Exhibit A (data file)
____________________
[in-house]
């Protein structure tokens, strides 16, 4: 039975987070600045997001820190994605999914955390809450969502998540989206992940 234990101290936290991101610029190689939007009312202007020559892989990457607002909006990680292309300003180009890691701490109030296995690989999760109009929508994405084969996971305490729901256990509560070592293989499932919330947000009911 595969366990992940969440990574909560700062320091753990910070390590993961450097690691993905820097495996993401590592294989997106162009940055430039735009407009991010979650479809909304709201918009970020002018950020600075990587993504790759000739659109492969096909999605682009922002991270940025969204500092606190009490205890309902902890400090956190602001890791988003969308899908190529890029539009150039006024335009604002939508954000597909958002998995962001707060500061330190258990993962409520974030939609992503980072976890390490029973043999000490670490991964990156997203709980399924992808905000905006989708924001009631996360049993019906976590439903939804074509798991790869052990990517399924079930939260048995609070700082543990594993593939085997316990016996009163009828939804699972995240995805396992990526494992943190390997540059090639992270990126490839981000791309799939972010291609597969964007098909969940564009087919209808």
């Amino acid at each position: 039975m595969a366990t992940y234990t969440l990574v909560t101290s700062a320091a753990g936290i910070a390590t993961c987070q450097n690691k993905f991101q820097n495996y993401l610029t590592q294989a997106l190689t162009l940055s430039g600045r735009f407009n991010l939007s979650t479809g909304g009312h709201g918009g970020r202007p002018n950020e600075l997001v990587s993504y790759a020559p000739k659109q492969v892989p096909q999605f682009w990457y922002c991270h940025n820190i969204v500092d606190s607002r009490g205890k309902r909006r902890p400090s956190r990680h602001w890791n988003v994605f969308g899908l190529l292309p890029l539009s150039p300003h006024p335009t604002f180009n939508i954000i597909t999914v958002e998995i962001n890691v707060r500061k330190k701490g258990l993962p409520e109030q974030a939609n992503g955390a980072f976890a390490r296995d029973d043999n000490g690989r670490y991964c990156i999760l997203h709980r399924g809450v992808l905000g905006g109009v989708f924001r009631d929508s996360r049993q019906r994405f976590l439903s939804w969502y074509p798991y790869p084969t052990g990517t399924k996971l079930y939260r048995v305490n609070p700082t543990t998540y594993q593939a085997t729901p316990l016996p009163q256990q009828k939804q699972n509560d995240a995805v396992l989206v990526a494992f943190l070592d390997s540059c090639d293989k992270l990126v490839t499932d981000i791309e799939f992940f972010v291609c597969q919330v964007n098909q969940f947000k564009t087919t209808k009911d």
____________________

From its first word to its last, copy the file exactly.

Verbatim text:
[in-house]
């Protein structure tokens, strides 16, 4: 039975987070600045997001820190994605999914955390809450969502998540989206992940 234990101290936290991101610029190689939007009312202007020559892989990457607002909006990680292309300003180009890691701490109030296995690989999760109009929508994405084969996971305490729901256990509560070592293989499932919330947000009911 595969366990992940969440990574909560700062320091753990910070390590993961450097690691993905820097495996993401590592294989997106162009940055430039735009407009991010979650479809909304709201918009970020002018950020600075990587993504790759000739659109492969096909999605682009922002991270940025969204500092606190009490205890309902902890400090956190602001890791988003969308899908190529890029539009150039006024335009604002939508954000597909958002998995962001707060500061330190258990993962409520974030939609992503980072976890390490029973043999000490670490991964990156997203709980399924992808905000905006989708924001009631996360049993019906976590439903939804074509798991790869052990990517399924079930939260048995609070700082543990594993593939085997316990016996009163009828939804699972995240995805396992990526494992943190390997540059090639992270990126490839981000791309799939972010291609597969964007098909969940564009087919209808």
């Amino acid at each position: 039975m595969a366990t992940y234990t969440l990574v909560t101290s700062a320091a753990g936290i910070a390590t993961c987070q450097n690691k993905f991101q820097n495996y993401l610029t590592q294989a997106l190689t162009l940055s430039g600045r735009f407009n991010l939007s979650t479809g909304g009312h709201g918009g970020r202007p002018n950020e600075l997001v990587s993504y790759a020559p000739k659109q492969v892989p096909q999605f682009w990457y922002c991270h940025n820190i969204v500092d606190s607002r009490g205890k309902r909006r902890p400090s956190r990680h602001w890791n988003v994605f969308g899908l190529l292309p890029l539009s150039p300003h006024p335009t604002f180009n939508i954000i597909t999914v958002e998995i962001n890691v707060r500061k330190k701490g258990l993962p409520e109030q974030a939609n992503g955390a980072f976890a390490r296995d029973d043999n000490g690989r670490y991964c990156i999760l997203h709980r399924g809450v992808l905000g905006g109009v989708f924001r009631d929508s996360r049993q019906r994405f976590l439903s939804w969502y074509p798991y790869p084969t052990g990517t399924k996971l079930y939260r048995v305490n609070p700082t543990t998540y594993q593939a085997t729901p316990l016996p009163q256990q009828k939804q699972n509560d995240a995805v396992l989206v990526a494992f943190l070592d390997s540059c090639d293989k992270l990126v490839t499932d981000i791309e799939f992940f972010v291609c597969q919330v964007n098909q969940f947000k564009t087919t209808k009911d």